Middle East

Lebanon has not yet finalized plans to secure the IMF’s bailout agreement

Talks with the International Monetary Fund resumed in September this year, but Lebanese authorities have not yet submitted a comprehensive reconstruction plan.

The Lebanese pound has lost more than 90% of its value in two years, with four in five Lebanese living below the UN poverty threshold. (AP archive)

Lebanese authorities have not yet signed an international bailout agreement amid prolonged negotiations with the International Monetary Fund.

Lebanon’s GDP plummeted from about $ 55 billion in 2018 to $ 20.5 billion in 2021. This is a “brutal contraction” that the World Bank states “usually related to conflicts and wars.”

Lebanese officials met with the IMF delegation in early December to discuss “economic policies that are an integral part of the funding program that Lebanon can receive,” said Deputy Prime Minister Saade Chami, who heads the Lebanese IMF negotiations team. I told the AFP.

“We need to work with the IMF to prepare a comprehensive economic recovery plan that will be sent to the (IMF’s) funding committee for approval,” Cami said.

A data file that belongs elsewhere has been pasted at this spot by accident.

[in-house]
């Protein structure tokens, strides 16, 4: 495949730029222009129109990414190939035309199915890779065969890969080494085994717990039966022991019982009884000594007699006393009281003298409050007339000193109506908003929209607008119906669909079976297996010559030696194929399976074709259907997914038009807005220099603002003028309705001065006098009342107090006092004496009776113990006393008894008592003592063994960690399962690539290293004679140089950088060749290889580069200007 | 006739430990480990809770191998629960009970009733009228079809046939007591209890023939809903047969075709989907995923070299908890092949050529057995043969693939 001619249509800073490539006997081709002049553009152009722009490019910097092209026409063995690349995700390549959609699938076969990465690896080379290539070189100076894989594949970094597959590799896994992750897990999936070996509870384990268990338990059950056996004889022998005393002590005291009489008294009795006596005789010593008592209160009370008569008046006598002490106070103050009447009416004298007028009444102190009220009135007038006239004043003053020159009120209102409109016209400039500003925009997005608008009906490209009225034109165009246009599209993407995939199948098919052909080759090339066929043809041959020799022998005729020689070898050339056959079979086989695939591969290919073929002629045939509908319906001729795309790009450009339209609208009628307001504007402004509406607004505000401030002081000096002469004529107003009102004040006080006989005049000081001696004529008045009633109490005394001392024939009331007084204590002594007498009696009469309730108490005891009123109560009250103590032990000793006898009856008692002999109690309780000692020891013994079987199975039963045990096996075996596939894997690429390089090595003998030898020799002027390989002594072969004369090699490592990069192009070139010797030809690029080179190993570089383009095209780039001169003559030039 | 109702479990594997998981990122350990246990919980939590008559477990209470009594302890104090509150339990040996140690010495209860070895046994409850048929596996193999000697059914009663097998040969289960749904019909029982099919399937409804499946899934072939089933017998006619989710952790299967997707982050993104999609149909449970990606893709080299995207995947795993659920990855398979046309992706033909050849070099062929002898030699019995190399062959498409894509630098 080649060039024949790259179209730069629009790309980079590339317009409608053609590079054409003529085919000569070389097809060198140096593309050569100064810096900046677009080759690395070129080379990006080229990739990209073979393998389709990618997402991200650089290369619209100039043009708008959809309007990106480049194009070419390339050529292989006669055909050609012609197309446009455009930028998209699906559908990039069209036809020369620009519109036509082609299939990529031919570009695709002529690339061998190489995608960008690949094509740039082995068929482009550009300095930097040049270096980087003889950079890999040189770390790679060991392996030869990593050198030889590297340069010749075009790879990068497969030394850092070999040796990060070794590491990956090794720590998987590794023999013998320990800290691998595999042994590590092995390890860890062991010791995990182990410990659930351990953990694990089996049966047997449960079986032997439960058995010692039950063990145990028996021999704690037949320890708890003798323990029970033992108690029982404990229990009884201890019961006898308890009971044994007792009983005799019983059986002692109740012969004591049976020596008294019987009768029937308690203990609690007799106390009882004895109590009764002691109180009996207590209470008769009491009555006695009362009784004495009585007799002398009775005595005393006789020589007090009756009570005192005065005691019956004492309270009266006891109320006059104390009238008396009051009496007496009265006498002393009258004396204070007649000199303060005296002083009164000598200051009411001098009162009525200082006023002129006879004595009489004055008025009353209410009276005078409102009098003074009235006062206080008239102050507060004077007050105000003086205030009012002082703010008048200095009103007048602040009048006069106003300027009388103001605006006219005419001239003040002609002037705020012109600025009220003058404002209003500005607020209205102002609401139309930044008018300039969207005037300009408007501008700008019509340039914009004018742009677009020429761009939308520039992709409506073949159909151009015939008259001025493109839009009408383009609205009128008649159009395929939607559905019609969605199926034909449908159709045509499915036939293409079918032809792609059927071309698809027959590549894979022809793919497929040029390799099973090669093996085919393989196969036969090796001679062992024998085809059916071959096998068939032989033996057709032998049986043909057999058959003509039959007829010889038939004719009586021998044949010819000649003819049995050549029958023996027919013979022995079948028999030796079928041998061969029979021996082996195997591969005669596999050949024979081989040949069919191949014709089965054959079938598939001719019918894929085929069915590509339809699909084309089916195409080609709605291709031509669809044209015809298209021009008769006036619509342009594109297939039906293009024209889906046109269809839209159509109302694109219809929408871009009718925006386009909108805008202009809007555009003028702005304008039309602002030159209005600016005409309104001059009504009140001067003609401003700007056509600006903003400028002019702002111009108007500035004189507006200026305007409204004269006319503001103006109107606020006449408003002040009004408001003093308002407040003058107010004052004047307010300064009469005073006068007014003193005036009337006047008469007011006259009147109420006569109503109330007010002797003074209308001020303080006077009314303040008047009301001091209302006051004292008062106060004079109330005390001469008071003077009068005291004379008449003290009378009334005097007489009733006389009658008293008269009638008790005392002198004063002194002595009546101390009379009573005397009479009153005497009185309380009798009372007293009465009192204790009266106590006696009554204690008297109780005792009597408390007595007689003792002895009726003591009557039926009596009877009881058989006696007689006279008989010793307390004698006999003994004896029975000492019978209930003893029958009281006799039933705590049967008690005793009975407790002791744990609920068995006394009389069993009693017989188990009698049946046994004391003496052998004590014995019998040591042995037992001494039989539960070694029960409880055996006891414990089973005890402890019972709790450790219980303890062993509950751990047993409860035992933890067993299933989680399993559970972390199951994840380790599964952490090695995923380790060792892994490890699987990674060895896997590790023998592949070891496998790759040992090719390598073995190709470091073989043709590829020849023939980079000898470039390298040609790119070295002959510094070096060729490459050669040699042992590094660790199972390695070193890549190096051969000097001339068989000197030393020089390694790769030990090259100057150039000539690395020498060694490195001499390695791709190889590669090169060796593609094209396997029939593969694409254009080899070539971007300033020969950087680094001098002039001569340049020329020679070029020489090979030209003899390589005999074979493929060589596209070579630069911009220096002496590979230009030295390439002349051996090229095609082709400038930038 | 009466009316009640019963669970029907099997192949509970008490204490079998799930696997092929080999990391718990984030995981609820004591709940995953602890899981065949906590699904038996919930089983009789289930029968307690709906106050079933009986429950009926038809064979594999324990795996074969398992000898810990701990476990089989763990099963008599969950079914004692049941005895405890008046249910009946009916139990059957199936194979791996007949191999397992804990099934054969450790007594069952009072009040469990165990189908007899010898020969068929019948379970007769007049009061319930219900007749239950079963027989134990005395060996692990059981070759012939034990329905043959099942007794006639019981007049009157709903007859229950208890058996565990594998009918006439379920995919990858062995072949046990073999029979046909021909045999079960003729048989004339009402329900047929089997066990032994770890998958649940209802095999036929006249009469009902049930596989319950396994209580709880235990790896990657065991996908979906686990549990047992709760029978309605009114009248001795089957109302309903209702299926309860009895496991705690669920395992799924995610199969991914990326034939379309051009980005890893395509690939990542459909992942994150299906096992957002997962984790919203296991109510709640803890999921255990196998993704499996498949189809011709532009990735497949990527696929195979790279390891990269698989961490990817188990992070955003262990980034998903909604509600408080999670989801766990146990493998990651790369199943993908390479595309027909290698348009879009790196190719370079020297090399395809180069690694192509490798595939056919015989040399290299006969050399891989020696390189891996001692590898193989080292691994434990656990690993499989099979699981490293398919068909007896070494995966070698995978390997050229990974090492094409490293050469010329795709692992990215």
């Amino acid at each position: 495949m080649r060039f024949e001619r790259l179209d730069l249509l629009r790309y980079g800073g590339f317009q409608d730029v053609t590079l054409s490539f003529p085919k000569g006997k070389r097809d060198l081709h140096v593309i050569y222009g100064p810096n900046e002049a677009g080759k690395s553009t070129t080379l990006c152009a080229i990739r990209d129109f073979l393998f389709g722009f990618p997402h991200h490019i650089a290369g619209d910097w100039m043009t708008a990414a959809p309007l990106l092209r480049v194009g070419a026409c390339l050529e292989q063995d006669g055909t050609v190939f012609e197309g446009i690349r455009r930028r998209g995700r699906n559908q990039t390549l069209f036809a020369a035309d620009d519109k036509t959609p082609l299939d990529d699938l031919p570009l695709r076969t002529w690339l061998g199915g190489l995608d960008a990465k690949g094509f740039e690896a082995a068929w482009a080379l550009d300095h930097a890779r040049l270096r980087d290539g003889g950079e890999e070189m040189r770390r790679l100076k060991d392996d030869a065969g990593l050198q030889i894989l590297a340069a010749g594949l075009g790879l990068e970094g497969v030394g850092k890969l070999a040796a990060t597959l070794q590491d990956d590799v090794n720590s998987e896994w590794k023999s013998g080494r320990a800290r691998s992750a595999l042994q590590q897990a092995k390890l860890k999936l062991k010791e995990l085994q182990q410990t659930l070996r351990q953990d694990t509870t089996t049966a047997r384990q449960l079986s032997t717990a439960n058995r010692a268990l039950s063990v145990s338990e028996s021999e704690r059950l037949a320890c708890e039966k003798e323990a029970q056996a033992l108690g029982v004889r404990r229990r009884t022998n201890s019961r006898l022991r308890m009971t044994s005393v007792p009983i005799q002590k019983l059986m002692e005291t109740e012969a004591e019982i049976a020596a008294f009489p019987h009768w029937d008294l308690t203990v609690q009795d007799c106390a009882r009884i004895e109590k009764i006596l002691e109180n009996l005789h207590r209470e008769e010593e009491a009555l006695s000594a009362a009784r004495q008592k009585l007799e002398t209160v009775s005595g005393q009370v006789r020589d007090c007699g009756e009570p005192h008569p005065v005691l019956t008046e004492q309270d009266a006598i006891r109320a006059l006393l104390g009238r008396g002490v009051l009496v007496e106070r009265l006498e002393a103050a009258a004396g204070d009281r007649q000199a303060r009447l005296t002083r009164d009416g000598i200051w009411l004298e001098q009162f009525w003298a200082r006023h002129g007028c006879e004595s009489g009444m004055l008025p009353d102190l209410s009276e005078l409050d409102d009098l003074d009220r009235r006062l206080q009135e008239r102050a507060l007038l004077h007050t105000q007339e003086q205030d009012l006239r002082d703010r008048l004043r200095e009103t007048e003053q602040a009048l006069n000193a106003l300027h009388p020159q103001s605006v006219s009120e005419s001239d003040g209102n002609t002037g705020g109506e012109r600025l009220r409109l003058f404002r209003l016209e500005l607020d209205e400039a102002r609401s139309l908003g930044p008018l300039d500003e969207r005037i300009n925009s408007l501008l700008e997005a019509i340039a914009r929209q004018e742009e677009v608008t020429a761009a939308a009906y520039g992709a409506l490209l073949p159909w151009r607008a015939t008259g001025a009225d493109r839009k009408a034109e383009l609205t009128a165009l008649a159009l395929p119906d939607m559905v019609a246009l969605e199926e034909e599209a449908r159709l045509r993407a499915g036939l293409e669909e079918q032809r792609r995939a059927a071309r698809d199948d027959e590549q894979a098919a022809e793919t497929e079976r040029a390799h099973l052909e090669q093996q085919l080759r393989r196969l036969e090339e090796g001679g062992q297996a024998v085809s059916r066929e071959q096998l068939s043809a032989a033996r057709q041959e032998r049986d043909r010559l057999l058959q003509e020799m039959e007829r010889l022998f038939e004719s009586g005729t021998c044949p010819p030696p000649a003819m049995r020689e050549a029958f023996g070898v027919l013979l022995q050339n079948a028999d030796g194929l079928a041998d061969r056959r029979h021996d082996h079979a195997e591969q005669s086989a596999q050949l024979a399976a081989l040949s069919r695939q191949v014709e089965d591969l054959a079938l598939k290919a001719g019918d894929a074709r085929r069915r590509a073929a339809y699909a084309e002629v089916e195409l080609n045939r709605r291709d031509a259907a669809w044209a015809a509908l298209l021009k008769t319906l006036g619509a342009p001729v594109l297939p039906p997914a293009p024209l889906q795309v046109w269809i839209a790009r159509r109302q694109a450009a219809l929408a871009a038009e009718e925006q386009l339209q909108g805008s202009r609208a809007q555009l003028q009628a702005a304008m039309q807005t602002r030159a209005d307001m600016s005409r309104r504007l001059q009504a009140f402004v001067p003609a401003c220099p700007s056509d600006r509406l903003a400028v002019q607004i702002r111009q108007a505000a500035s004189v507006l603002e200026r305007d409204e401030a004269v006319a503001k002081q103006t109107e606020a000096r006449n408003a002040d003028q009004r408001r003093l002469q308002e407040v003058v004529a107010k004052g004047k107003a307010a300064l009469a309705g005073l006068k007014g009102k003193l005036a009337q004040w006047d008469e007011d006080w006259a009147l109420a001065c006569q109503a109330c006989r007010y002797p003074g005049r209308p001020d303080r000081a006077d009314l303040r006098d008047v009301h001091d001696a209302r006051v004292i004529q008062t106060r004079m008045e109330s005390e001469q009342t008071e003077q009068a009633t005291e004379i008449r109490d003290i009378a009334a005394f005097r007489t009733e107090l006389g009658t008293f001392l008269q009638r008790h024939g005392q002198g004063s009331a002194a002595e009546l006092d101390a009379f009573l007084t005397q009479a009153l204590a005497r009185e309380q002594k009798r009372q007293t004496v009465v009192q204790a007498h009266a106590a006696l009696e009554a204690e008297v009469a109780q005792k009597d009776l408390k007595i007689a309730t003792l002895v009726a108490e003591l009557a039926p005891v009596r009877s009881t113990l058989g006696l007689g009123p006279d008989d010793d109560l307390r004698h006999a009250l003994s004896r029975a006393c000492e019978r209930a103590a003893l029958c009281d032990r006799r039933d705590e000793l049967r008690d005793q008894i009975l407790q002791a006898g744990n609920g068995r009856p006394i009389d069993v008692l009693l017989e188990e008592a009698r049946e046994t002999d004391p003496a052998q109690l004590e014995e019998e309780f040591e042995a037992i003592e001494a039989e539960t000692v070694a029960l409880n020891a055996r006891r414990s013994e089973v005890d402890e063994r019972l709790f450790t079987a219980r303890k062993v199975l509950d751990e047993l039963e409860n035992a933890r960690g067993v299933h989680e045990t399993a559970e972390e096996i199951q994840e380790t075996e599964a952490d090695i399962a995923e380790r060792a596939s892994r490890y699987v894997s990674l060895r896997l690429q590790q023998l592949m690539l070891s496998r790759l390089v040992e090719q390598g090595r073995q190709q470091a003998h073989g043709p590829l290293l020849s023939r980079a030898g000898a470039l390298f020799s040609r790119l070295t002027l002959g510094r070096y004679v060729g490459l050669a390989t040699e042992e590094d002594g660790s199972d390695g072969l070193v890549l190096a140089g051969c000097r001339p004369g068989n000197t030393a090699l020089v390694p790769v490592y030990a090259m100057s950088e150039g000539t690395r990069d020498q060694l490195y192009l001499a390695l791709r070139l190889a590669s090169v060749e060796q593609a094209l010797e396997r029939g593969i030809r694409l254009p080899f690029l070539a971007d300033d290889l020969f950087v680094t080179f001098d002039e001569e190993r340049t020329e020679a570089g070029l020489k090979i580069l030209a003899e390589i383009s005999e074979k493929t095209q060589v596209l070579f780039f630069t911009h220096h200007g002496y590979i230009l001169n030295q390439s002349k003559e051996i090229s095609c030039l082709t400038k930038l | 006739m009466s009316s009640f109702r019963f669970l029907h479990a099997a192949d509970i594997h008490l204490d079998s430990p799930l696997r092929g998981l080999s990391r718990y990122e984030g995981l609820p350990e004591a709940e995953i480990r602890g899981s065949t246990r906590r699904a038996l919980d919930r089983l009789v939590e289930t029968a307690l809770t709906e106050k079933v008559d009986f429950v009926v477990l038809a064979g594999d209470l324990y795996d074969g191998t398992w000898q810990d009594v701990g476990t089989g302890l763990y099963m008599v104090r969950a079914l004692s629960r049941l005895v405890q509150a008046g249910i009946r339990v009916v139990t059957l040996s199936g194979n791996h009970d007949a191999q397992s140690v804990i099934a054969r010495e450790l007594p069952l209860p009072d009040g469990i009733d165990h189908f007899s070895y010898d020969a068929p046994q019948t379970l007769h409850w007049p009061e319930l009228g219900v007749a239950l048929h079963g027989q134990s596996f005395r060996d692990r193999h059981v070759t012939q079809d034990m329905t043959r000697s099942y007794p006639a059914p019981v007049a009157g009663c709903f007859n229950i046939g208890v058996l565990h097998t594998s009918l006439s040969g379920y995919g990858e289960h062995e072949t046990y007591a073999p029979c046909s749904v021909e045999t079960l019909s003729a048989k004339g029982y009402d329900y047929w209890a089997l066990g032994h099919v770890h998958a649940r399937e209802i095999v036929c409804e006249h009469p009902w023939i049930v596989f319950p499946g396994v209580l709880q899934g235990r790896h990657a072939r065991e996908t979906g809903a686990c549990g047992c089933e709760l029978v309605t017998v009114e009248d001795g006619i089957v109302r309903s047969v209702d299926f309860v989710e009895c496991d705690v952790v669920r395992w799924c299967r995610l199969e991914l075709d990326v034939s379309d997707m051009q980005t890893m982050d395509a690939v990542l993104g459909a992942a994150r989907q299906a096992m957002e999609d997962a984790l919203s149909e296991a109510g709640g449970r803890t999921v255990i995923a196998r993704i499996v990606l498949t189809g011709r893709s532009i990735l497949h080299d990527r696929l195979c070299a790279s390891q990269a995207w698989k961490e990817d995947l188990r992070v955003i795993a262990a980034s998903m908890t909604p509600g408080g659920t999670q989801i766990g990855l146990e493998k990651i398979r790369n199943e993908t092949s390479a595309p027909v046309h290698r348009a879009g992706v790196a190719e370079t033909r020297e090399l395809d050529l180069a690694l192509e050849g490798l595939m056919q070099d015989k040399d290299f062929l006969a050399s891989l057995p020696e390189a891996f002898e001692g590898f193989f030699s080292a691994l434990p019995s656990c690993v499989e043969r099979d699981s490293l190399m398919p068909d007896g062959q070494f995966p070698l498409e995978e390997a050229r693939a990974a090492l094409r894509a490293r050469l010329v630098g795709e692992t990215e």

read more: Lebanon expects a draft agreement with the IMF within a few weeks

What’s on the table?

Lebanese officials have agreed that financial sector losses will reach about $ 69 billion, Cami said.

He said Lebanon could see “concrete results” as soon as January, but warned that the government “must show that it is committed to reform” before reaching an agreement. did.

Politicians have been unable to enact significant reforms to save the Mediterranean nation, and many have blamed the ruling class and central bank policies for crashing.

Lebanese Prime Minister Najib Mikati said Tuesday that the IMF team will visit the country on January 15.

The IMF delegation during the visit could see the government’s progress and close the deal back in early February, Mikati added.

read more: Lebanese Central Bank Needs $ 12-15 Billion to Revive Economy

Whether to audit?

Central bank audits are one of the greatest requirements of international donors and are widely seen as a prerequisite for IMF agreements.

The Alvarez & Marsal (A & M) company began auditing in September 2020, but was forced to withdraw two months later because the central bank was unable to deliver the required data.

In October of this year, Lebanese President Michel Aoun announced that the company would resume work and will submit a report to the government next month.

Former deputy governor-general of the central bank, Nacelle Saidy, suggested that the IMF would like to consider an audit, but Cami said no request had been made yet.

The potential IMF agreement will eventually attract other donors who may demand it as a prerequisite for assistance, such as the World Bank and the Gulf Arab countries.

read more: Lebanon needs “6-7 years” to recover from the crisis

Source: AFP

https://www.trtworld.com/business/lebanon-yet-to-finalise-plan-to-secure-imf-bailout-deal-53104?utm_source=other&utm_medium=rss Lebanon has not yet finalized plans to secure the IMF’s bailout agreement

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